Use Movement to Create Music with this Device by Instruments of Things

The German company’s 2.4SINK device uses IoT networks to disrupt the way electronic music producers make music. Founded in Kiel in 2018, the startup uses technology to lower the learning curve on electronic music production and create exciting stage performances.

Dance to the Music

Many fans of electronic music have noticed the challenge that comes with creating a connection with a crowd from behind a laptop. Instruments of Things has developed a patented sensor and the 2.4SINK device.

Users can connect the 2.4SINK with up to 16 sensor devices. The motion of the sensors generates data that the device translates into musical elements. Overall, this makes for a vibrant and active stage performance which is more visually stimulating than traditional electronic music performances. 

Additionally, producing electronic music requires a wide range of technical knowledge before a musician can write a full piece. Using tactile tools instead of standard controllers can pave the way for smoother learning and a faster road to music production.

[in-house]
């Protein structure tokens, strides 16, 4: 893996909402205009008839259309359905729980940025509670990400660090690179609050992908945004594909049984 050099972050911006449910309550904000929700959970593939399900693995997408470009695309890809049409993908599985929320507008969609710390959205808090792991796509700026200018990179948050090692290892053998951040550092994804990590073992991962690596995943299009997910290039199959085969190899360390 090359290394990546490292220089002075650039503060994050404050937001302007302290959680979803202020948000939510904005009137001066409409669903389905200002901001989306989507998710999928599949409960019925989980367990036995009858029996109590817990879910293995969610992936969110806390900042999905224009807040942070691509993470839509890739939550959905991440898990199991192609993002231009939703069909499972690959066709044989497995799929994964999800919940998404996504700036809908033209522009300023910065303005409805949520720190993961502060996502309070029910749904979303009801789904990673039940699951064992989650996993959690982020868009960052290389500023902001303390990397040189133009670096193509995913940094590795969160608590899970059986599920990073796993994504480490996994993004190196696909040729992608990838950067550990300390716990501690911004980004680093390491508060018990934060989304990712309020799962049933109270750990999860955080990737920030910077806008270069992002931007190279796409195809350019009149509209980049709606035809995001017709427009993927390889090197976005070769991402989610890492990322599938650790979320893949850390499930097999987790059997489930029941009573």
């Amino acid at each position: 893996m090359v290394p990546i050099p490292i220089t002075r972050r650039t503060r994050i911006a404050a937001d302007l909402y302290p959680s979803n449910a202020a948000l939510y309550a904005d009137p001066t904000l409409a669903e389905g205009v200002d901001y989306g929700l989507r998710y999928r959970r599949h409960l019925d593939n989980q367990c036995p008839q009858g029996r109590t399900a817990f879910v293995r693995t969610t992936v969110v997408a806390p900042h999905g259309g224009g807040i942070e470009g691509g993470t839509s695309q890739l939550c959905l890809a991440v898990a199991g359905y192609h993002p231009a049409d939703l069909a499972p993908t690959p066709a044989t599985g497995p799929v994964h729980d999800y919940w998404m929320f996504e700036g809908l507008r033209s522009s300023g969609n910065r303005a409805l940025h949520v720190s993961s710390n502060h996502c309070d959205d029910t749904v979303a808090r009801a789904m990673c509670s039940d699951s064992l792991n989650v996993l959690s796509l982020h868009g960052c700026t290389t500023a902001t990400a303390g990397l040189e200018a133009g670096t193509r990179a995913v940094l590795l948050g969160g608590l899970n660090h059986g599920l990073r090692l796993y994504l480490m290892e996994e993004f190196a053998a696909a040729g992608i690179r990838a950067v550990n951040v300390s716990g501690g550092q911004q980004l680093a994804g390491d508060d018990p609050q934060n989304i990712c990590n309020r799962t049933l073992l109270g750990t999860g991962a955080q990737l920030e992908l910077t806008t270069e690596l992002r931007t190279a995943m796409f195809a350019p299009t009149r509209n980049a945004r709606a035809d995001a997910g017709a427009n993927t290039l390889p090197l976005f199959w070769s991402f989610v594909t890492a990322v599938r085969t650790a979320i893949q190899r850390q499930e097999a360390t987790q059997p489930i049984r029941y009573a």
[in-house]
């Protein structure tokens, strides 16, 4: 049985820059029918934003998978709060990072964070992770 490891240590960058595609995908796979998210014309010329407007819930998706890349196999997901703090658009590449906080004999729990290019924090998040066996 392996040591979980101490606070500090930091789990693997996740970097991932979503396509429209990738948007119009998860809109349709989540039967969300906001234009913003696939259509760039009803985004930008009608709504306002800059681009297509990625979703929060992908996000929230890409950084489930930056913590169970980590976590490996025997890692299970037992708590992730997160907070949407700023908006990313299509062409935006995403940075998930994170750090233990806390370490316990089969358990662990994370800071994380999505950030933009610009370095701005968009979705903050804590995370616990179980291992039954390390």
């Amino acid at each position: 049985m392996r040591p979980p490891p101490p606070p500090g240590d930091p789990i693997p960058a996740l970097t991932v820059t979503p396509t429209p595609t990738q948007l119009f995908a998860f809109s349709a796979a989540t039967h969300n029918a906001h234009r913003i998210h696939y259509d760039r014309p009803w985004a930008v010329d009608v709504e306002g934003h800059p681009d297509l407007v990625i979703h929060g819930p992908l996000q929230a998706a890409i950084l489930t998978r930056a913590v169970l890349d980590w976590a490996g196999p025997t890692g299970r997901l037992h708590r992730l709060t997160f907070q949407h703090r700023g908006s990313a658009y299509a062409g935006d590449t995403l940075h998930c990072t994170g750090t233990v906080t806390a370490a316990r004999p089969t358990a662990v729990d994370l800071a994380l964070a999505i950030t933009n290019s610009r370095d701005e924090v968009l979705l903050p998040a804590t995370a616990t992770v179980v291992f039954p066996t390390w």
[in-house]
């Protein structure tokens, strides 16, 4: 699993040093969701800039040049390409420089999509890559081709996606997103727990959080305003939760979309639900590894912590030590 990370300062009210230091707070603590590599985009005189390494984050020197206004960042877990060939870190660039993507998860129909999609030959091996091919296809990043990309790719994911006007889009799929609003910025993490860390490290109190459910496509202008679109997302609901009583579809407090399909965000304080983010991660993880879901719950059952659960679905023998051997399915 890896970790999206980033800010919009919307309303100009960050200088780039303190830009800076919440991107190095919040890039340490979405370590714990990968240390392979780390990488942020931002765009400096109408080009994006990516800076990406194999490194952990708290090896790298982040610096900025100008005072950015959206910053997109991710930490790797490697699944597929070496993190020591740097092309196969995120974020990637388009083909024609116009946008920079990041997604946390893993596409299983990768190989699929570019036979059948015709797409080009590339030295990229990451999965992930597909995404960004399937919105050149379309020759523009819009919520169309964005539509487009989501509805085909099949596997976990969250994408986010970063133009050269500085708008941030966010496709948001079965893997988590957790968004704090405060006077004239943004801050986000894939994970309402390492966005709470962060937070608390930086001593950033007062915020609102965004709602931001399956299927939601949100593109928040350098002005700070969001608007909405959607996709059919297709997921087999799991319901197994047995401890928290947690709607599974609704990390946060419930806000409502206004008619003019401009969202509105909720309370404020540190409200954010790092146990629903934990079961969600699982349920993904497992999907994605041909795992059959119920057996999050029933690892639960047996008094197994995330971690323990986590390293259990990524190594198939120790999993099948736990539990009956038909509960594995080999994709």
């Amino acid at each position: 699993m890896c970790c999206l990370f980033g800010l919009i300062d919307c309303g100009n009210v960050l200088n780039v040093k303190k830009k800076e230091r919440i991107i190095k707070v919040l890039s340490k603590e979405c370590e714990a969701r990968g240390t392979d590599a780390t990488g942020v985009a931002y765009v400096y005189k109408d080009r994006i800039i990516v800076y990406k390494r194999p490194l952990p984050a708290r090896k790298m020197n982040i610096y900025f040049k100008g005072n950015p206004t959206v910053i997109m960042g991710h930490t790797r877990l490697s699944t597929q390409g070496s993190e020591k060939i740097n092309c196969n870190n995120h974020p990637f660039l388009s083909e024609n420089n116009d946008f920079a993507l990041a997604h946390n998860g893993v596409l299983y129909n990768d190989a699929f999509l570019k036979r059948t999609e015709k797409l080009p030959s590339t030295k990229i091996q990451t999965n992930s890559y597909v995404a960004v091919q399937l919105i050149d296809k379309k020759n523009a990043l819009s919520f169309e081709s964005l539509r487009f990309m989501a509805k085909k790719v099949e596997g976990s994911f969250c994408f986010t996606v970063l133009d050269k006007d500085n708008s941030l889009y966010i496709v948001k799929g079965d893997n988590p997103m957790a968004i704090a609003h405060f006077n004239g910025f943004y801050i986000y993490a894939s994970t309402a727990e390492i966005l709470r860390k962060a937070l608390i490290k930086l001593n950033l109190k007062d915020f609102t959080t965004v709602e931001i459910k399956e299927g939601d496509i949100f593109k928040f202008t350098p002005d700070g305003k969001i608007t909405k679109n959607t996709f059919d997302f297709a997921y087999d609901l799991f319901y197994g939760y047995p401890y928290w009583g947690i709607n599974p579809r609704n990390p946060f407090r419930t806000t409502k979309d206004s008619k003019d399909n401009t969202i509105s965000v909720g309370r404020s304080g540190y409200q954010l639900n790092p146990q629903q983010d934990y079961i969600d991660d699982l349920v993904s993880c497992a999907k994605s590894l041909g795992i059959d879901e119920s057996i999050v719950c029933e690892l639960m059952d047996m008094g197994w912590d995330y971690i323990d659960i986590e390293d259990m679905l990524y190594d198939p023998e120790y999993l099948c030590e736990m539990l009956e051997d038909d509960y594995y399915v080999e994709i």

Side by Side

Other companies on the market have played with the idea of sensor-based musical instruments. Companies have successfully jumpstarted the development of their devices through crowdfunding projects. 

The 2.4SINK has raised funding via Kickstarter to the tune of 23,093 EUR. The basic kit for the device costs 499 EUR. This includes the 2.4SINK along with 2 patented sensors and 2 mounting bands. 

Similarly, the MI:MU is another wearable device for electronic music production. Developed by scientists and musician Imogen Heap, these gloves use hand motions and signals to modulate pitch, tone, and various effects based on programming. 90 backers successfully funded the project at 149,700 EUR. The device costs 2,000 EUR for a pair of gloves. MI:MU and Instruments of Things plan to distribute their products in 2019. 

Finally, the OTOTO is a playful device that allows you to create music through electrical waves via metal contacts. The instrument was funded for 83,000 EUR and sells for around 73 EUR for a basic kit.

Disclaimer: StartupTV was a media partner at the Waterkant Festival. We did a lot of interviews with Startups there. Organized by Opencampus, funded by Ministry of Economics, Transport, Labour, Technology, and Tourism Schleswig-Holstein & Wirtschaftsförderung und Technologietransfer Schleswig-Holstein GmbH

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